EasyJet, Vueling and RyanAir Lease Strategies
Classifying leases as operational or financial is a key accounting issue in the airline industry because of the high value of the leased assets. When classifying leases the IFRS principle “substance over form” should be the prime criteria to identify the type of lease.
In 2012 EasyJet operated 214 aircrafts. 148 of them were owned, 55 were acquired under operating leases contracts and 11 under a finance leases. In its annual report EasyJet states that it targets a ratio of 70:30 of owned vs. leased aircrafts but the ratio is expected to fluctuate with the introduction of the next generation aircraft. EasyJet is the only company of the 3 selected that openly acknowledges asset valuation issues arising from operating leases and thus provides ROCE ratios with and ...view middle of the document...
On the other hand, Vueling relies totally on operating leases to support its aircraft fleet. In 2012 its lease expense amounted to Euro 121M while the PPE figure listed on the balance sheet was negligible (Euro 2.68M). There are several reasons why Vueling has chosen this strategy. Low-cost companies rely mainly on new and more fuel efficient aircrafts to reduce the fuel expenses and be less susceptible to oil price fluctuations. However the prime reason for choosing this strategy is to conceal the liabilities arising from capital leases of new and expensive aircrafts. Vueling also operates some many seasonal routes. In summer the company needs additional aircrafts and the operating lease is the most flexible option. In summer 2012 the company operated 59 aircrafts or six more than the year’s average in order to cover the additional passenger demand.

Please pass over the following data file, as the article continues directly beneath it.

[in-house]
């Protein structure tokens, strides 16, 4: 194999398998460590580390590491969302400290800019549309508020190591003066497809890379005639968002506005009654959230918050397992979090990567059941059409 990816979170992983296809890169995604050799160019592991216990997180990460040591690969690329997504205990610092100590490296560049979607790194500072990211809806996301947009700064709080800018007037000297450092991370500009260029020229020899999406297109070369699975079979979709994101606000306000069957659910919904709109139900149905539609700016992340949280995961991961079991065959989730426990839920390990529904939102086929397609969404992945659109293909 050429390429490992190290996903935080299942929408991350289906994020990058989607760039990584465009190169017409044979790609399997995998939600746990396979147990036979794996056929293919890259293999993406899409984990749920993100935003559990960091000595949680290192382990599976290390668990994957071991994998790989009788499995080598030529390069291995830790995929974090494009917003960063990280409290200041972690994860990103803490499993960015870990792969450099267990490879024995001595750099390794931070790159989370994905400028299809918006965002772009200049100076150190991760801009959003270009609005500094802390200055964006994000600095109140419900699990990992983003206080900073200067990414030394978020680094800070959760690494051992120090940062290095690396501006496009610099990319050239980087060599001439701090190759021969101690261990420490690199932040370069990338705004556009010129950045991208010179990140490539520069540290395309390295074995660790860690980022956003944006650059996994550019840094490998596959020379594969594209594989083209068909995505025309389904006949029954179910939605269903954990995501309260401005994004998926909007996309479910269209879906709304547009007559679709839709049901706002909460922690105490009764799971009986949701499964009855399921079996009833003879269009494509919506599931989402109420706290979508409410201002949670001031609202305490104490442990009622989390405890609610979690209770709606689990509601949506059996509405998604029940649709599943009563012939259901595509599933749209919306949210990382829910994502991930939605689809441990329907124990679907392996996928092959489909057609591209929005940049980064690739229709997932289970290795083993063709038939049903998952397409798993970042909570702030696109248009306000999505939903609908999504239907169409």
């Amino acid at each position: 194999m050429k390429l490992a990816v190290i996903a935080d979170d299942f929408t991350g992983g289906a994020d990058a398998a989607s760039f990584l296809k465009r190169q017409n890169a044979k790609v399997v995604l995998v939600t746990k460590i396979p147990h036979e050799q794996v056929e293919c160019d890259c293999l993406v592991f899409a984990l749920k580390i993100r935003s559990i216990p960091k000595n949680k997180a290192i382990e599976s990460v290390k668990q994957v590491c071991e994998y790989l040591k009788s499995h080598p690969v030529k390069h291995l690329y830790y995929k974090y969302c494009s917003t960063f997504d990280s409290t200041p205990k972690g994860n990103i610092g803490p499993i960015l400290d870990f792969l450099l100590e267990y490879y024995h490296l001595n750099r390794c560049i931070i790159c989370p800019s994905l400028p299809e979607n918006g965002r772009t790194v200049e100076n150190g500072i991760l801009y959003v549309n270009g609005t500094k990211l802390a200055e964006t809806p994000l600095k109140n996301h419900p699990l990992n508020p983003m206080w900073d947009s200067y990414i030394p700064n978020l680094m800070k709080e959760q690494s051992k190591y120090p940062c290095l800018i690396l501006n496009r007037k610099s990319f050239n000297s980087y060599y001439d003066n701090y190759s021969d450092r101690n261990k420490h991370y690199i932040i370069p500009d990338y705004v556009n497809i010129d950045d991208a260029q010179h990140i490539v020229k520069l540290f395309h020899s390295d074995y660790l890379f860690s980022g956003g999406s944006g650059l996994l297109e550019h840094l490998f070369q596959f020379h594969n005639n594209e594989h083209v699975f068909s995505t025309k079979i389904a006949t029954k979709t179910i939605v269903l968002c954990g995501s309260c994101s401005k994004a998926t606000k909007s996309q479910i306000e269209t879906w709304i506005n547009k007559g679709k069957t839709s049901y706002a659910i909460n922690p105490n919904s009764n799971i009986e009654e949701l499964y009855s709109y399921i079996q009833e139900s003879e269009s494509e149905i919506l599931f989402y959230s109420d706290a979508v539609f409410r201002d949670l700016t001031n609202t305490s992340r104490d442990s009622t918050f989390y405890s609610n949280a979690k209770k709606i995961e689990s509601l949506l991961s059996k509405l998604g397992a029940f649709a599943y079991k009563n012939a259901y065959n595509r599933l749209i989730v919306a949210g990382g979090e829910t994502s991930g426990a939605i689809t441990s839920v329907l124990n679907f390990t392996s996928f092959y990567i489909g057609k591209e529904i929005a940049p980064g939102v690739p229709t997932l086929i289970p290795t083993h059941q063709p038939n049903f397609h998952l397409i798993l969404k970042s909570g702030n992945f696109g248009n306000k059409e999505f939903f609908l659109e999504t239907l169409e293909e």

In 2011 Ryanair had more than 77 million scheduled passengers or 14 million more than the combined figure for AirFrance and British Airways. It is the largest company in the world in terms of passengers and operates a total of 294 aircrafts – owned and acquired under finance or operating leases. The average age of the fleet is below 4 years and all of the aircrafts are Boeing 737-800. The company uses only one type of aircraft in order to reduce costs relating to training to personnel and to be able to acquire spare parts at more favorable conditions. In 2012 the company had 59 operating lease aircraft in the fleet. Aircrafts operated under finance leases are capitalized on the balance sheet and are depreciated over their estimated useful lives. Operating leases are not capitalized and therefore these aircraft are not present on the balance sheet.
The examples above illustrate the limitations and difficulties finance analysts face when comparing companies with different asset structure. Leases are a particularly sensitive issue in the aircraft industry and significantly distort the profitability ratios.